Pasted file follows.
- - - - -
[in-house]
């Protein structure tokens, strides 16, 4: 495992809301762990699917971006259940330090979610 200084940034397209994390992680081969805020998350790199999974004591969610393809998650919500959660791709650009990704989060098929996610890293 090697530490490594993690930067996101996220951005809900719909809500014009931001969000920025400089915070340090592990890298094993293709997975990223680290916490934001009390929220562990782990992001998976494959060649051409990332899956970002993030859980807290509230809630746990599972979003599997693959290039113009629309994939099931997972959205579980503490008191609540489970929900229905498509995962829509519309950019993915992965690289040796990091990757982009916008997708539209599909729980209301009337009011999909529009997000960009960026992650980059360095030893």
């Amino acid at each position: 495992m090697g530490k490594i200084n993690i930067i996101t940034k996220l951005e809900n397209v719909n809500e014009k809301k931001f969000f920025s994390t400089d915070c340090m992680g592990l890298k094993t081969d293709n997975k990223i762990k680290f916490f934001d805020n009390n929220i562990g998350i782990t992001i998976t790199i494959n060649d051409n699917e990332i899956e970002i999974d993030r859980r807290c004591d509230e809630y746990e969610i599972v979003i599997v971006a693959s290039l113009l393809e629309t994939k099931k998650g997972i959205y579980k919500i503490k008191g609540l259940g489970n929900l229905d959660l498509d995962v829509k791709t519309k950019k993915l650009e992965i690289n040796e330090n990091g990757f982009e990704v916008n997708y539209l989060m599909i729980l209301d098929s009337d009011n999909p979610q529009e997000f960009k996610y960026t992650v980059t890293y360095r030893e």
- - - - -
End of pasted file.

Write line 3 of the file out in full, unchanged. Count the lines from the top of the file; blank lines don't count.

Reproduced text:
């Amino acid at each position: 495992m090697g530490k490594i200084n993690i930067i996101t940034k996220l951005e809900n397209v719909n809500e014009k809301k931001f969000f920025s994390t400089d915070c340090m992680g592990l890298k094993t081969d293709n997975k990223i762990k680290f916490f934001d805020n009390n929220i562990g998350i782990t992001i998976t790199i494959n060649d051409n699917e990332i899956e970002i999974d993030r859980r807290c004591d509230e809630y746990e969610i599972v979003i599997v971006a693959s290039l113009l393809e629309t994939k099931k998650g997972i959205y579980k919500i503490k008191g609540l259940g489970n929900l229905d959660l498509d995962v829509k791709t519309k950019k993915l650009e992965i690289n040796e330090n990091g990757f982009e990704v916008n997708y539209l989060m599909i729980l209301d098929s009337d009011n999909p979610q529009e997000f960009k996610y960026t992650v980059t890293y360095r030893e």